Whitney Houston's death comes marks tragic fall of once-regal career
Whitney Houston reigned as pop music's queen until her majestic voice and regal image were ravaged by drug use, erratic behaviour and a tumultuous marriage to singer Bobby Brown
Whitney Houston reigned as pop music's queen until her majestic voice and regal image were ravaged by drug use, erratic behaviour and a tumultuous marriage to singer Bobby Brown.
Whitney Houston. Pic/AFP
The 48-year-old singer was found dead in her hotel room at the Beverly Hilton on Saturday, but the cause of death still remains unknown. At her peak, Houston was the golden girl of the music industry. From the middle 1980s to the late 1990s, she was one of the world's best-selling artists. She wowed audiences with effortless, powerful, and peerless vocals that were rooted in the black church but made palatable to the masses with a pop sheen.
She influenced a generation of younger singers, from Christina Aguilera to Mariah Carey, who when she first came out sounded so much like Houston that many thought it was Houston. But by the end of her career, Houston became a stunning cautionary tale of the toll of drug use. Her album sales plummeted and the hits stopped coming; her once serene image was shattered by a wild demeanour and bizarre public appearances, the Courier Mail reported.
She confessed to abusing cocaine, marijuana and pills, and her once pristine voice became raspy and hoarse, unable to hit the high notes as she had during her prime. "The biggest devil is me. I'm either my best friend or my worst enemy," Houston told ABC's Diane Sawyer in an infamous 2002 interview with then-husband Bobby Brown by her side.
It was a tragic fall for a superstar who was one of the top-selling artists in pop music history, with more than 55 million records sold in the United States alone. Houston was the daughter of gospel singer Cissy Houston, the cousin of 1960s pop diva Dionne Warwick and the goddaughter of Aretha Franklin.
She made her album debut in 1985 with 'Whitney Houston', which sold millions and spawned hit after hit. 'Saving All My Love for You' brought her her first Grammy, for best female pop vocal. 'How Will I Know', 'You Give Good Love' and 'The Greatest Love of All' also became hit singles. Another multiplatinum album, 'Whitney', came out in 1987 and included hits like 'Where Do Broken Hearts Go' and 'I Wanna Dance With Somebody'.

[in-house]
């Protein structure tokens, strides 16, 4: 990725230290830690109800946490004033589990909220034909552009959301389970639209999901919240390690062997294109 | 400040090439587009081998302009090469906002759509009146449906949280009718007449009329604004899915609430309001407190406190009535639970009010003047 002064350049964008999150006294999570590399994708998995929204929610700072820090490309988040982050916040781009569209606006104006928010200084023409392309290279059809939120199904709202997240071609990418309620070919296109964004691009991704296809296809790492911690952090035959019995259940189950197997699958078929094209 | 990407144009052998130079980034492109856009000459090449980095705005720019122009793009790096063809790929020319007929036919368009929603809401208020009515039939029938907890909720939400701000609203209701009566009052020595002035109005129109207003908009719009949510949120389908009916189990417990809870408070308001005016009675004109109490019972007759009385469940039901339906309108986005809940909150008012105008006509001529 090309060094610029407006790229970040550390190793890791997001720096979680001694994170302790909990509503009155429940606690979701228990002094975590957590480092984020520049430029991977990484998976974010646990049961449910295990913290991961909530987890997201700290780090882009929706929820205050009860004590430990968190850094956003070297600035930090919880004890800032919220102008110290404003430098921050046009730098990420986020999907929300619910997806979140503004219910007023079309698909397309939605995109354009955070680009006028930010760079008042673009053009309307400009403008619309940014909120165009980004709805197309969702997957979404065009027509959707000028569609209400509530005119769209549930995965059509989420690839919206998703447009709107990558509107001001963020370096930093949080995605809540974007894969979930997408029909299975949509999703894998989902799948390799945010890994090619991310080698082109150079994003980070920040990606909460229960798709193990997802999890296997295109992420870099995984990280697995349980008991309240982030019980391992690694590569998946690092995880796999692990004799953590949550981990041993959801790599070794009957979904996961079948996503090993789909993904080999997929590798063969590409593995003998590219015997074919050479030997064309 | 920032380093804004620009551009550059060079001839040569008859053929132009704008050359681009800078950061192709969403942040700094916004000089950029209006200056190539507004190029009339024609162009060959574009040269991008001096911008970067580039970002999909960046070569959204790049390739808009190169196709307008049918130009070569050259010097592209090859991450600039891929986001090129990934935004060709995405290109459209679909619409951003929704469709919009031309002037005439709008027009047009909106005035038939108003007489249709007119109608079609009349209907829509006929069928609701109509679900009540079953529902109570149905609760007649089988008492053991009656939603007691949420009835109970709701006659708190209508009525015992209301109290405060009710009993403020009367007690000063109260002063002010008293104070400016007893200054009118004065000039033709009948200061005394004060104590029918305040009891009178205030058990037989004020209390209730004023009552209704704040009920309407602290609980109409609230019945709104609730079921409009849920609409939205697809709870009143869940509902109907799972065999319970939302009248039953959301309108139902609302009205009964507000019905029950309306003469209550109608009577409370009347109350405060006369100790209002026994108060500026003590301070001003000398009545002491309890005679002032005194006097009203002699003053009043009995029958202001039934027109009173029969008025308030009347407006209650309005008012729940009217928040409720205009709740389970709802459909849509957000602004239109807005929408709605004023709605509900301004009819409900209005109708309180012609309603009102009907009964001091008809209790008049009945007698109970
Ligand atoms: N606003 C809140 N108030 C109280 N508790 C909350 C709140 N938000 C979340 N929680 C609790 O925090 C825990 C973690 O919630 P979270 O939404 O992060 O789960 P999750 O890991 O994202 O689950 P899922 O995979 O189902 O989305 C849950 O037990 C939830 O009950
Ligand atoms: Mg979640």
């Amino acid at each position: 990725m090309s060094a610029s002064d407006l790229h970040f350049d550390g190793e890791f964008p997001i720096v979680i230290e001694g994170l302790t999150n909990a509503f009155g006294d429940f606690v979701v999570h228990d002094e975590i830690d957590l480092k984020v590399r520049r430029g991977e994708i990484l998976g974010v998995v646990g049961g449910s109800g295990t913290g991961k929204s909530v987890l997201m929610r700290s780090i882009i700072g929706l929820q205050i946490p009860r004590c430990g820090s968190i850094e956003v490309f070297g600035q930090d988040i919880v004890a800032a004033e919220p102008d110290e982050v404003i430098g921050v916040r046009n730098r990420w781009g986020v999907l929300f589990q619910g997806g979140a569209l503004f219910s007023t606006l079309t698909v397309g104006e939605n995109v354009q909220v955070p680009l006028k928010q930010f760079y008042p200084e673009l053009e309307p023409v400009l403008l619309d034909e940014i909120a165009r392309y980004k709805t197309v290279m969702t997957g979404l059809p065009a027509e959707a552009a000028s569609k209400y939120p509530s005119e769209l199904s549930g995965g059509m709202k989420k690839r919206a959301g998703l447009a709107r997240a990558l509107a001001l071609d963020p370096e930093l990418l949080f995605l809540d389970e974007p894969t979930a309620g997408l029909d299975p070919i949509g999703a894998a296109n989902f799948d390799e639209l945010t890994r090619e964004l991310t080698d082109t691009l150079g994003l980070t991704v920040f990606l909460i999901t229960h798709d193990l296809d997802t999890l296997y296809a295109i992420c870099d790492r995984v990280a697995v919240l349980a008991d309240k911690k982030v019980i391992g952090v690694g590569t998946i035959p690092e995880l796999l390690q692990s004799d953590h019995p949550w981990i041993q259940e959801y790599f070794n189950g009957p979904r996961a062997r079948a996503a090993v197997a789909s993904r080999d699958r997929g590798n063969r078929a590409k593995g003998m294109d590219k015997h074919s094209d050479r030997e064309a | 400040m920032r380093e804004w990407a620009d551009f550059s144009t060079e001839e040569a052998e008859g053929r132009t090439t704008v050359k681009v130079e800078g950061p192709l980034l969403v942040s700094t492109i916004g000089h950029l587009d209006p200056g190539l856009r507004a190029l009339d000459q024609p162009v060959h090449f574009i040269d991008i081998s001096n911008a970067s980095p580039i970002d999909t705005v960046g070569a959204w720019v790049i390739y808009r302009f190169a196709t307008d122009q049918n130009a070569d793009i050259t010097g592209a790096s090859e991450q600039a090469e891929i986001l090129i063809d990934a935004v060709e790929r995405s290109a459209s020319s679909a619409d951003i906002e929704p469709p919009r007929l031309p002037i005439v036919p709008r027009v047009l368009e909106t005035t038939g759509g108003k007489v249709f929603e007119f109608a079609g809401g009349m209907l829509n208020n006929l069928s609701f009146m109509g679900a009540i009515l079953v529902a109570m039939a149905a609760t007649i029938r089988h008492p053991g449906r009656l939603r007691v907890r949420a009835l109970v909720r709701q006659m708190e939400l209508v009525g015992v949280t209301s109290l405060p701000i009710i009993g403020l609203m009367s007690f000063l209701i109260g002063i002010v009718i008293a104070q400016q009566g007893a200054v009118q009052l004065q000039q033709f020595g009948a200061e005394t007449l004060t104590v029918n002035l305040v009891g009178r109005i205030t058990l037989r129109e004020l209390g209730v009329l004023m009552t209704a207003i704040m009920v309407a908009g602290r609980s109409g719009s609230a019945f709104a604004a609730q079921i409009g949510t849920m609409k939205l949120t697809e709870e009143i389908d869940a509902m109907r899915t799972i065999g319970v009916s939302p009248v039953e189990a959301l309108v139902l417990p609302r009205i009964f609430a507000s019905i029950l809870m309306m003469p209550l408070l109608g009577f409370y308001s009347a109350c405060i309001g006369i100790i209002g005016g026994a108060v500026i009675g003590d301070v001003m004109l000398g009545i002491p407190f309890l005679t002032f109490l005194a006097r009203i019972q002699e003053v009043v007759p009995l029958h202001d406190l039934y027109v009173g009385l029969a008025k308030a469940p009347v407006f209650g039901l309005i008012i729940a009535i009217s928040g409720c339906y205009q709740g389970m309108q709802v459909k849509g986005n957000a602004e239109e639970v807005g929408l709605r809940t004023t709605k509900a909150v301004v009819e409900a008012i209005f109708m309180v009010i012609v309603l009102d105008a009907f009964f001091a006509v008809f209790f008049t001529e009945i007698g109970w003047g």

In 1992, she married former New Edition member and soul crooner Bobby Brown. It seemed to be an odd union; she was seen as pop's pure princess while he had a bad-boy image, and already had children of his own. (The couple had a daughter, Bobbi Kristina, in 1993.) Over the years, he would be arrested several times, on charges ranging from DUI to failure to pay child support.
However, during her time reaching new career and personal highs, Houston was using drugs. In an interview with Oprah Winfrey in 2010, she said that by the time 'The Preacher's Wife' was released, "(doing drugs) was an everyday thing. ... I would do my work, but after I did my work, for a whole year or two, it was every day. ... I wasn't happy by that point in time. I was losing myself."
In the interview, Houston blamed her rocky marriage to Brown, which included a charge of domestic abuse against him in 1993. They divorced in 2007.
Houston would go to rehab twice before she would declare herself drug-free to Winfrey in 2010. But in the interim, there were missed concert dates, a stop at an airport due to drugs, and public meltdowns.